The first instruments, a mural circle and a transit telescope, were installed and ready for operation by the end of 1828. The only relics of these instruments still at the Observatory are their objective lenses. However, the Hardy clock that was used in connection with Right Ascension determinations is still there.

    In 1829 the domes made of copper and brass arrived (see Fig. 12). However, they turned out to be unwieldy. Instruments within them were only supported by the roof and were subject to severe vibrations. They remained unused and were removed in 1883. The last instrument within the Main Building, an Airy Transit Circle similar to that at Greenwich, was removed in 1950, though its eye-end and objective have been preserved. The ‘chases’, or openings in he walls and roof, through which the Circle viewed the sky were also filled in at this time. The central ‘lantern’ structure was removed in 1961 and replaced by a skylight.

    At the present time, the central rooms of the building are used to house the national library for astronomy. The bookcases date from the nineteenth century. The rooms in the wings, which were originally used as residences, are now mostly offices for the astronomers.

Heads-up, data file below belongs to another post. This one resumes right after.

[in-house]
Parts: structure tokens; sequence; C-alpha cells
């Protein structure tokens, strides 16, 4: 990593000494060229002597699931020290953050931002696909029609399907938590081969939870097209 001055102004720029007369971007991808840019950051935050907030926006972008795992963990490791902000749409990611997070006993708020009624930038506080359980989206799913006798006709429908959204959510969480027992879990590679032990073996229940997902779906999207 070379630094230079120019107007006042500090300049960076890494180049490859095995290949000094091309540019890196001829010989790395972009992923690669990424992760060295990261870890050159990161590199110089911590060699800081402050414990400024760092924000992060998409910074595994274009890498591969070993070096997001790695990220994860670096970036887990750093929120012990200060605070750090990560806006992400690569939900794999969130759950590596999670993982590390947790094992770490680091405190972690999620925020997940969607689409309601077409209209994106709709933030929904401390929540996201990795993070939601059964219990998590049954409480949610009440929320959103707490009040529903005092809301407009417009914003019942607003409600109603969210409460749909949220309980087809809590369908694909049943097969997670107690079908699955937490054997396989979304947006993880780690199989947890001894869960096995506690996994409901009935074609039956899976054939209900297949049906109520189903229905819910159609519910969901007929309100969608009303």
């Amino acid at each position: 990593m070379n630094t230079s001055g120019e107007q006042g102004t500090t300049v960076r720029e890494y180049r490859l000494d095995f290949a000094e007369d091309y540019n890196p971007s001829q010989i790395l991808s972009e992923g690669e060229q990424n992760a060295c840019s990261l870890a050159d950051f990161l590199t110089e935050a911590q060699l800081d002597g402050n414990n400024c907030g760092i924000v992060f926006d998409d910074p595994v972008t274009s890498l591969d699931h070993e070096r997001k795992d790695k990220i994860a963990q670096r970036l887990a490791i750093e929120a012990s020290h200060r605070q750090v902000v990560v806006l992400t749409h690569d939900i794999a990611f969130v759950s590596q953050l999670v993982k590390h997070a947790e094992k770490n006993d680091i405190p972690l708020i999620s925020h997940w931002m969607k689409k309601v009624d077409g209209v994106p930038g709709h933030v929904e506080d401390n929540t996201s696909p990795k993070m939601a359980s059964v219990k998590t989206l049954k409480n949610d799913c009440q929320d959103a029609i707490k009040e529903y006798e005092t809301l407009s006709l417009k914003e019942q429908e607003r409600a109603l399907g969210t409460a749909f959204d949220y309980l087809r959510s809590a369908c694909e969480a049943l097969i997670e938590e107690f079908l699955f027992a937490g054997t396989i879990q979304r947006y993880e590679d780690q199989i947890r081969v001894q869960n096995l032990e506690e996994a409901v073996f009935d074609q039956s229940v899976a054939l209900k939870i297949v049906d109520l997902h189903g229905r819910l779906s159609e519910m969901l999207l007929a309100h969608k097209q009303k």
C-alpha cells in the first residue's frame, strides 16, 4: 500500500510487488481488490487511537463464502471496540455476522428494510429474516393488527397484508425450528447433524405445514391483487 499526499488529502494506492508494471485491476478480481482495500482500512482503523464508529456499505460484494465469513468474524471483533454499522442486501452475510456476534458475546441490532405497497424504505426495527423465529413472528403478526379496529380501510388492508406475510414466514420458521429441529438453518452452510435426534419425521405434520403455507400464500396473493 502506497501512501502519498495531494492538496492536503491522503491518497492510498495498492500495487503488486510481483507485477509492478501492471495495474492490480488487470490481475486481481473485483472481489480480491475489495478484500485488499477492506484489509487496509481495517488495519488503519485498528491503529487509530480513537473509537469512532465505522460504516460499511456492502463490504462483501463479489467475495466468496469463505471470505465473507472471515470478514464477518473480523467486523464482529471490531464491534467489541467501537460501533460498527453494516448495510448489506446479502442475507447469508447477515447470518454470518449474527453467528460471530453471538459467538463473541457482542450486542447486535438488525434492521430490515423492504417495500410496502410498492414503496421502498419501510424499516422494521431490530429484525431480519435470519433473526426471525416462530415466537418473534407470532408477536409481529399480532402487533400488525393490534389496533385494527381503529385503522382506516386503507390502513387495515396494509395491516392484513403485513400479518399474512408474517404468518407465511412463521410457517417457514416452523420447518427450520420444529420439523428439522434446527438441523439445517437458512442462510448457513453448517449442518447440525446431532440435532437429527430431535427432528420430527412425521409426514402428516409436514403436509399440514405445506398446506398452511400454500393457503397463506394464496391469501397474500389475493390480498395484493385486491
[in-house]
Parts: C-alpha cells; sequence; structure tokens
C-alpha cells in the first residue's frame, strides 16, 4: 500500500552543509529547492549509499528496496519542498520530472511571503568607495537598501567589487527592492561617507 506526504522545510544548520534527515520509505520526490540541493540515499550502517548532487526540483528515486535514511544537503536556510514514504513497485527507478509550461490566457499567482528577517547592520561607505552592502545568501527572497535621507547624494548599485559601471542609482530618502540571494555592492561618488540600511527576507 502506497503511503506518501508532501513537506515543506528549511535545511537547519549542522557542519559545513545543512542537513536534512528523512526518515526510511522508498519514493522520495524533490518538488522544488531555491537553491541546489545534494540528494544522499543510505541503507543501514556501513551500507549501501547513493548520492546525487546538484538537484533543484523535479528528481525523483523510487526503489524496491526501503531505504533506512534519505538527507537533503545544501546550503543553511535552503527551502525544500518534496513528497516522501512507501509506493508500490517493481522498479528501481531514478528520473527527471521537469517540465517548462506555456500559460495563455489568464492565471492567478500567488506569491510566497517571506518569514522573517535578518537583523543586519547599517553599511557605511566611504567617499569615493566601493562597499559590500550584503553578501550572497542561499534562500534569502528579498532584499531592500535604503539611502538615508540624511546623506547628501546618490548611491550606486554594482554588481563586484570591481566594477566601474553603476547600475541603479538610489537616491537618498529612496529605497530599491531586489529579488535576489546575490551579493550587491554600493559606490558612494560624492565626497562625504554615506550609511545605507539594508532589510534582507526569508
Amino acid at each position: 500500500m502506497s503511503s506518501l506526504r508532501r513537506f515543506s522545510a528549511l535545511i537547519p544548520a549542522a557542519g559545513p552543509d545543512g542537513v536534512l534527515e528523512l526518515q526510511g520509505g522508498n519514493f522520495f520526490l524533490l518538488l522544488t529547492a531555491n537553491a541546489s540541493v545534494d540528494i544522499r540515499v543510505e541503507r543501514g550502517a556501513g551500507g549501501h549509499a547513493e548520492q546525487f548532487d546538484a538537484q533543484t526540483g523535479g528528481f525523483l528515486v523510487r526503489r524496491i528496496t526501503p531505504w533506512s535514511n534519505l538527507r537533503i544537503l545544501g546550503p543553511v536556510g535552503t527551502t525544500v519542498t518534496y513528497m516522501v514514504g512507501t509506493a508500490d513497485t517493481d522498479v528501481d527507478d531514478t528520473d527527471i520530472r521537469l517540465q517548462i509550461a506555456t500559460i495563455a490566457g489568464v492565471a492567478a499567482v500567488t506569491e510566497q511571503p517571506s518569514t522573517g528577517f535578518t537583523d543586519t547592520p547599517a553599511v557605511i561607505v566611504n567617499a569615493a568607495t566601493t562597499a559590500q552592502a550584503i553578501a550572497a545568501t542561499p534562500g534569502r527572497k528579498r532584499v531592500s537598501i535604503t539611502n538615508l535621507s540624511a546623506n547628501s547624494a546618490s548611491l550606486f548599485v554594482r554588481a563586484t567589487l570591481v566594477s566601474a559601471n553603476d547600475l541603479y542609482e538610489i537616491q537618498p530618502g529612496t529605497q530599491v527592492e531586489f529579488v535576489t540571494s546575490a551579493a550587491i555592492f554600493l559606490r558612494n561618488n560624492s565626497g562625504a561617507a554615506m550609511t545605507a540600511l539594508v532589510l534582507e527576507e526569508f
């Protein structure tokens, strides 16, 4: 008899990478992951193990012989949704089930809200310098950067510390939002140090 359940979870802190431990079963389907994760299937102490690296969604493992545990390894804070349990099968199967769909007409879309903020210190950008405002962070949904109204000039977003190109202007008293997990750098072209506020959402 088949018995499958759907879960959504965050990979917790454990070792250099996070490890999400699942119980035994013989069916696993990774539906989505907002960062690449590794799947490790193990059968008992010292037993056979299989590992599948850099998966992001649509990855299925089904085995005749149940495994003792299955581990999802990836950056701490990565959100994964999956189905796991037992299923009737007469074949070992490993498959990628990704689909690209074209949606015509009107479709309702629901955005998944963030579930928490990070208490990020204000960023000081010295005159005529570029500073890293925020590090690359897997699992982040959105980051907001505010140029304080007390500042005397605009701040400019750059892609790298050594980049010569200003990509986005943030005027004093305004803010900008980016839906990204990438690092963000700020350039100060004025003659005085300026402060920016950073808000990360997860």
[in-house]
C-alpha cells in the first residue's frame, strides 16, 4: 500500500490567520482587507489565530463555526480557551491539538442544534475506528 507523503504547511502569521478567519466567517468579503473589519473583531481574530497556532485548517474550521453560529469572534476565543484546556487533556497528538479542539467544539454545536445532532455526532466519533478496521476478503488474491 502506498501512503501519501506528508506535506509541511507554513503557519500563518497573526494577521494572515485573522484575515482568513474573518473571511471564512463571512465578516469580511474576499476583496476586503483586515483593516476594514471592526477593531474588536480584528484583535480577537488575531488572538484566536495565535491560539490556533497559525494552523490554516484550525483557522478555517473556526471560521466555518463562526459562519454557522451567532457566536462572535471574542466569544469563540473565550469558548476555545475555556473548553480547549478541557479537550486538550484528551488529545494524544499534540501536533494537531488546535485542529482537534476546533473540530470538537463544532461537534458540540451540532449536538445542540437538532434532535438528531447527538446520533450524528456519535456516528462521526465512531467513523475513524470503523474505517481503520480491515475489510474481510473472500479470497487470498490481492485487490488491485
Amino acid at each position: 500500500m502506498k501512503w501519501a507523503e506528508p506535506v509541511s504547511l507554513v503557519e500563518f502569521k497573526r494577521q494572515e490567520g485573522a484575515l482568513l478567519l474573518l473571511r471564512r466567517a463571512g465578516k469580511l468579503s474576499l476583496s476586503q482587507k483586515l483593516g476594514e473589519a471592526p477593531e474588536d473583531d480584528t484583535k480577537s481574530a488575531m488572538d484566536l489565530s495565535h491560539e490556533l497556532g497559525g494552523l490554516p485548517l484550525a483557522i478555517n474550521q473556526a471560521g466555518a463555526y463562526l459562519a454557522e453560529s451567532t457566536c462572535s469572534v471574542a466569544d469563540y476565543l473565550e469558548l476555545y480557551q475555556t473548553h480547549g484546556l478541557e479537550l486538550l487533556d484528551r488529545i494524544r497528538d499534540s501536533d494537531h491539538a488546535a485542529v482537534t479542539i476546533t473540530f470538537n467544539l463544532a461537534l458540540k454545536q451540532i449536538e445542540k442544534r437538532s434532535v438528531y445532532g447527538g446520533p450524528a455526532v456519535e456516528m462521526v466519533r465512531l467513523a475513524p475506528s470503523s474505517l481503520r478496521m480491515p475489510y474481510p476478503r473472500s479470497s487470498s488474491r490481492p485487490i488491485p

Fig. 3: Exterior of the McClean Building (dome and laboratory). Photograph © Ian Glass



  • The McClean Building (completed in 1896)

    The next building of special architectural significance is the McClean, officially the Victoria, Telescope (Fig. 3).

    The building was designed by (later Sir) Herbert John Baker, the best-known colonial architect to have worked in South Africa. It is one of his earlier designs, following his rapid success after being patronised by the financier and politician Cecil Rhodes.

    Baker executed several large projects, such as the Union Buildings in Pretoria. There are many examples of his work throughout South Africa, including private houses, churches and various government buildings. This observatory was an early project and one of a kind.

    Baker combined some elements of Dutch colonial architecture with British ideas. His use of stone courses and his unusual door shapes are characteristic. He often specified artistic details such as the rainwater box-funnels above the downpipes, which carry the date 1896.

    The Observatory possesses two of Baker’s original drawings of this building.